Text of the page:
Debenhams attempts to 'bring joy back' to High Street
"We have to make shopping fun again," says the boss of Debenhams, Sergio Bucher.
There's a lot riding on his vision of the future.
The department store chain will open a new branch in Watford on Thursday as it tries to revive its fortunes on the High Street.
Debenhams has lost more than two-thirds of its share price value since January, and has been under increased scrutiny after its rival House of Fraser collapsed in August.
At its new look store, you can get a facial or a blow dry as well as try on new outfits in posh changing rooms - in which you can choose your own mood lighting - and finish off with a tipple at the Pinkster gin bar.
'Bring joy back'
"For way too long we have turned stores to be like these big warehouses full of product with a till at the door," says Mr Bucher
"We just want to bring the joy back.
"We have to make sure that every shopping trip is memorable."
The beauty hall, with its industrial style ceiling, certainly looks different.
There are several dedicated "lab spaces" to showcase new and upcoming brands, which can be rotated to maintain excitement.
There is also a "minibar" where shoppers are able to experiment with different brands in travel sizes.
And there is a beauty "clubhouse", where customers can get advice from assistants who are not connected to a particular brand.
The space can also be used to host events for Beauty Club members. This is a new online loyalty scheme and forum, featuring tips and advice on products from regular customers.
It has generated around £150,000 in sales in just ten days.
There are big changes on the fashion floors, too.
Walk into many Debenhams stores and the racks are often stuffed with as much clothing as they can physically carry.
Now, less is more.
This new store has around 25% fewer products in women's fashion, but they are better displayed, with a more curated look. There's a New This Week Hub, showcasing the newest, best, products giving what the company hopes will be a reason for customers to visit.
Whether it's beauty or fashion, Debenhams is convinced newness sells.
The company won't reveal the price tag of this new store, saying only that a capital contribution from its landlord, Intu, has paid for most of the cost. Debenhams will be the anchor tenant in the shopping group's new 400,000 sq foot development.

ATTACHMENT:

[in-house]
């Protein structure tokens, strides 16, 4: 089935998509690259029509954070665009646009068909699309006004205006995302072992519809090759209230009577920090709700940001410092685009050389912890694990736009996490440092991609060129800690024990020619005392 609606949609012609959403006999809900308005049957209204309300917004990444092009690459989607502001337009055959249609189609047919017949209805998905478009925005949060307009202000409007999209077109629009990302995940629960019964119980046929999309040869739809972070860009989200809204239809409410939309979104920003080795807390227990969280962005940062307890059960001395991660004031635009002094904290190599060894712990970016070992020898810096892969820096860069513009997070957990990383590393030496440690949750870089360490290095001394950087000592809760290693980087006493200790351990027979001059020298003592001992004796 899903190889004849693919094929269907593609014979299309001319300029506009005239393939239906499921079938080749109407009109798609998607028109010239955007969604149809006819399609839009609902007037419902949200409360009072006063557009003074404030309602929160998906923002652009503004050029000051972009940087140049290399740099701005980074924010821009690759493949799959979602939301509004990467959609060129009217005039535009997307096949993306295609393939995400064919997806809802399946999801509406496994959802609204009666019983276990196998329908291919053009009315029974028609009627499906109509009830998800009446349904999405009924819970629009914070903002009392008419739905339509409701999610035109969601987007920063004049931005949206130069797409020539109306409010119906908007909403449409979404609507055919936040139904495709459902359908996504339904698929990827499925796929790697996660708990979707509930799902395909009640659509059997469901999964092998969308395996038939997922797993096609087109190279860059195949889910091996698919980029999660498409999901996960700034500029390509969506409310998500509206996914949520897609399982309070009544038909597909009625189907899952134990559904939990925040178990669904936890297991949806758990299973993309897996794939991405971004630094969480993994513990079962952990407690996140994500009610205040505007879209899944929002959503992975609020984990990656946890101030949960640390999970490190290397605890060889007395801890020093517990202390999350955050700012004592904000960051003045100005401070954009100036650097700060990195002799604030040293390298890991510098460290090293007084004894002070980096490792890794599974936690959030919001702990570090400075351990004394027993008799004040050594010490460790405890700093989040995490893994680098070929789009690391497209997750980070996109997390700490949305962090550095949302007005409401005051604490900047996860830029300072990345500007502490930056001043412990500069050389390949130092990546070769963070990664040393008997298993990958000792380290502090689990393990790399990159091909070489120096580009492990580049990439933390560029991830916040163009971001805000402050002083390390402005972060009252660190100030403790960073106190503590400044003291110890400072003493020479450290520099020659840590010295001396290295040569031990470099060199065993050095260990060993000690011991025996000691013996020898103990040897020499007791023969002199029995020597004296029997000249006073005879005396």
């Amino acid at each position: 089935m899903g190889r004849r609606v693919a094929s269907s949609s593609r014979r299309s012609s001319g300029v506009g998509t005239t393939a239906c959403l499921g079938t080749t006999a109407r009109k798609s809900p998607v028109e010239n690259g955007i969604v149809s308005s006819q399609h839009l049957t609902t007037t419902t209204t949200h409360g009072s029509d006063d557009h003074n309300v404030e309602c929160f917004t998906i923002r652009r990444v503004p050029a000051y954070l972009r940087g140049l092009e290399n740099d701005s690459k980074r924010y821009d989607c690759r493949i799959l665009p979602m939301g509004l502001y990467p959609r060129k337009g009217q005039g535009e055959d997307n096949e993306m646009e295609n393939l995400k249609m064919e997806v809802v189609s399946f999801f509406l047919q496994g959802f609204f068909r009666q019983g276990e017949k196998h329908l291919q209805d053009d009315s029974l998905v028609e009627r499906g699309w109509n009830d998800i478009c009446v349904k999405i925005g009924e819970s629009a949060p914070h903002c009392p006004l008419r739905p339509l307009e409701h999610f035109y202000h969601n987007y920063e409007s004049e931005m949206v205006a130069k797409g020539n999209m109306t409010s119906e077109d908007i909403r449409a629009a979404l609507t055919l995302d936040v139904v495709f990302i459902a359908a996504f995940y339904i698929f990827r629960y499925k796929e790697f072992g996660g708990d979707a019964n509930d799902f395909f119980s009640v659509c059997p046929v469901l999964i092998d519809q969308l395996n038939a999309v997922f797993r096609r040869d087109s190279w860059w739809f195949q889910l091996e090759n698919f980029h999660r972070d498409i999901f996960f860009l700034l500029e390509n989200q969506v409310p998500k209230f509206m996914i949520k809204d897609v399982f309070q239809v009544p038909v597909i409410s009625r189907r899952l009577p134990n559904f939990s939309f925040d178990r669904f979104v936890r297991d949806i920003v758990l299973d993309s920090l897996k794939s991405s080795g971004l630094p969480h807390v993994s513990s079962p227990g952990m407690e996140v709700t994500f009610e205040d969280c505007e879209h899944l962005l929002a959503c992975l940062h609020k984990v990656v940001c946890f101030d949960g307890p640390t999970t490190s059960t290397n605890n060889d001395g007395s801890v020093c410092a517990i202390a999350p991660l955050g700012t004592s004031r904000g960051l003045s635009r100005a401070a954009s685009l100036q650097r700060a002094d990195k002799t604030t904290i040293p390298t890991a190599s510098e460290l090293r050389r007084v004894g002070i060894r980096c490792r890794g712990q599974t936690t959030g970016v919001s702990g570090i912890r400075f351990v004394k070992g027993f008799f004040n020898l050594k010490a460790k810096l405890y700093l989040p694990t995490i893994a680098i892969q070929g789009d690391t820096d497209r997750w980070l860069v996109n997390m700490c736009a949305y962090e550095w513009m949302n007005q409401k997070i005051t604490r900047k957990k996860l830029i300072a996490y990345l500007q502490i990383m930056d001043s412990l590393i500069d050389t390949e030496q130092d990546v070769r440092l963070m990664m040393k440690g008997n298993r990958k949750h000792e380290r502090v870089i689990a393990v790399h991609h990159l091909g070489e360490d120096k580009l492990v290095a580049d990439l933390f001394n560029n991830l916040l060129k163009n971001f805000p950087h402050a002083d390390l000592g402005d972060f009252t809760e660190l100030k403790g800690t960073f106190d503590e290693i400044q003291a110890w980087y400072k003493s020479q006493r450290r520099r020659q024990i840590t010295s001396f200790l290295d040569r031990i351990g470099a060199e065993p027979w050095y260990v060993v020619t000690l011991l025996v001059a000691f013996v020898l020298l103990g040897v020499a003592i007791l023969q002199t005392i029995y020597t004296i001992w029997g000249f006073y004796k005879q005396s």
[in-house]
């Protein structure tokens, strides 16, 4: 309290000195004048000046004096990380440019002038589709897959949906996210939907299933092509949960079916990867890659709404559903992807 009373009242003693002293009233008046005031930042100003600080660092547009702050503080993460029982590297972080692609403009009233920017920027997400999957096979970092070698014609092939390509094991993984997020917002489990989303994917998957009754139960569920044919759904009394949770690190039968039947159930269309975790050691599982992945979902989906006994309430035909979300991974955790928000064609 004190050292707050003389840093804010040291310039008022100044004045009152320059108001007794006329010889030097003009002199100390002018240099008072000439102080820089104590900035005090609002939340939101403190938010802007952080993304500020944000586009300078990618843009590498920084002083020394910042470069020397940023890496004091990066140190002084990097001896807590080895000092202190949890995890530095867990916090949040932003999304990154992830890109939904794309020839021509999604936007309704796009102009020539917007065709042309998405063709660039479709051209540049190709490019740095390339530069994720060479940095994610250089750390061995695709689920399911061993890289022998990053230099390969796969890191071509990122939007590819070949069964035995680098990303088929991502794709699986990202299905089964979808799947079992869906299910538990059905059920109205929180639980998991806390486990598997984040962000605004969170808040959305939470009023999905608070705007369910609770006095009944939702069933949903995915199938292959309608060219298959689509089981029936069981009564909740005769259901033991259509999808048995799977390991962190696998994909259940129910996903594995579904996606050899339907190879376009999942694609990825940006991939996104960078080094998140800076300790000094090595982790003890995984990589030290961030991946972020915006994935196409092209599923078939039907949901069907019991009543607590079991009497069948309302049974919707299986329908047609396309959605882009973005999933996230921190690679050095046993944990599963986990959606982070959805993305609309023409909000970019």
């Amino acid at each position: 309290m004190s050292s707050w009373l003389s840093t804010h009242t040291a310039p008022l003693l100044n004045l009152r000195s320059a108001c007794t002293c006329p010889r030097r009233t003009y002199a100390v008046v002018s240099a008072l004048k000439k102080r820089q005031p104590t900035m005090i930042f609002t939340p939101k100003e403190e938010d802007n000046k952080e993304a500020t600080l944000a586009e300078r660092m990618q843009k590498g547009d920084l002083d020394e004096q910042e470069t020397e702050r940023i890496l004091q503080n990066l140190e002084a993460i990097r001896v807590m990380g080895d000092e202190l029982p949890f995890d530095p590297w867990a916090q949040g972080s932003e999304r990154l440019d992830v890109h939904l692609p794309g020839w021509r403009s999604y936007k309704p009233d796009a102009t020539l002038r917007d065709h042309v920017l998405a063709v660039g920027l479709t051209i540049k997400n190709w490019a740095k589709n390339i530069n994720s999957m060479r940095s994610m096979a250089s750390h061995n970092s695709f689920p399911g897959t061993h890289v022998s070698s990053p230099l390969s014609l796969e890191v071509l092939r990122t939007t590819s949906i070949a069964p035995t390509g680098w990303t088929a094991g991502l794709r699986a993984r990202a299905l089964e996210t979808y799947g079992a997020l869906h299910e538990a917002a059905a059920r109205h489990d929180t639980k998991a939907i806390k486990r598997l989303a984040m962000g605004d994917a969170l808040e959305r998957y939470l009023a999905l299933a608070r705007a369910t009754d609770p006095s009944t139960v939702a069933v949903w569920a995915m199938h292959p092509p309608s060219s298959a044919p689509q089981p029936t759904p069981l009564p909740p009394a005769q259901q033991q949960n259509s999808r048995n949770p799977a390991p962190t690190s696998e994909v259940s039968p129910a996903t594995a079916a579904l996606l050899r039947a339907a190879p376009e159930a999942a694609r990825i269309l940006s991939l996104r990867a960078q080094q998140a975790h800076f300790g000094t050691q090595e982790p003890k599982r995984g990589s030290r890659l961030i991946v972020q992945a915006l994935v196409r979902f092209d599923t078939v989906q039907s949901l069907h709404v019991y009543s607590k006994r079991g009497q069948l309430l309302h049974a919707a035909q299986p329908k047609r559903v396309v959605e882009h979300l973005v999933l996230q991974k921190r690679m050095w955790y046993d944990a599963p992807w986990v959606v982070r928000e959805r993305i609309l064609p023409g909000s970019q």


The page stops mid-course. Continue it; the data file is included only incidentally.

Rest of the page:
The big challenge for Debenhams is how to roll these new ideas out to the rest of its stores, when its budget for investment has been slashed to save money.
Around 40 stores will see elements of the new-look beauty hall before Christmas.
But Debenhams' boss won't say which stores, or how many, will get a complete makeover, just yet.
"We have to see the return we are able to get... that will inform us what we can afford in the future," says Sergio Bucher.
In other words, with limited funds, Debenhams needs to get the maximum bang for its buck as quickly as possible.
Debenhams is in a race against time to transform its business to keep up with the huge structural changes sweeping through the industry, along with rising costs.
This year's festive trading period will be even more crucial, given the chain's disappointing Christmas sales in 2017.
But despite three profit warnings and recent questions about its financial health, Debenhams has come out fighting.
"There has been a lot of rumours, a lot of talk, but sometimes not a lot of facts, says Mr Bucher.
"We are a three billion pound [in sales] company, we are profitable.
"We have 19 million very loyal customers and we are investing in our stores."
This former Amazon executive would also like to see a more level playing field when it comes to business rates.
"If Debenhams had been taxed as an 'online pure player' last year, we would have been three times as profitable," he claims.
"The government needs to adjust to the new reality of online."
In the meantime, Debenhams is focused on pulling more shoppers into its stores. It knows its future depends on it.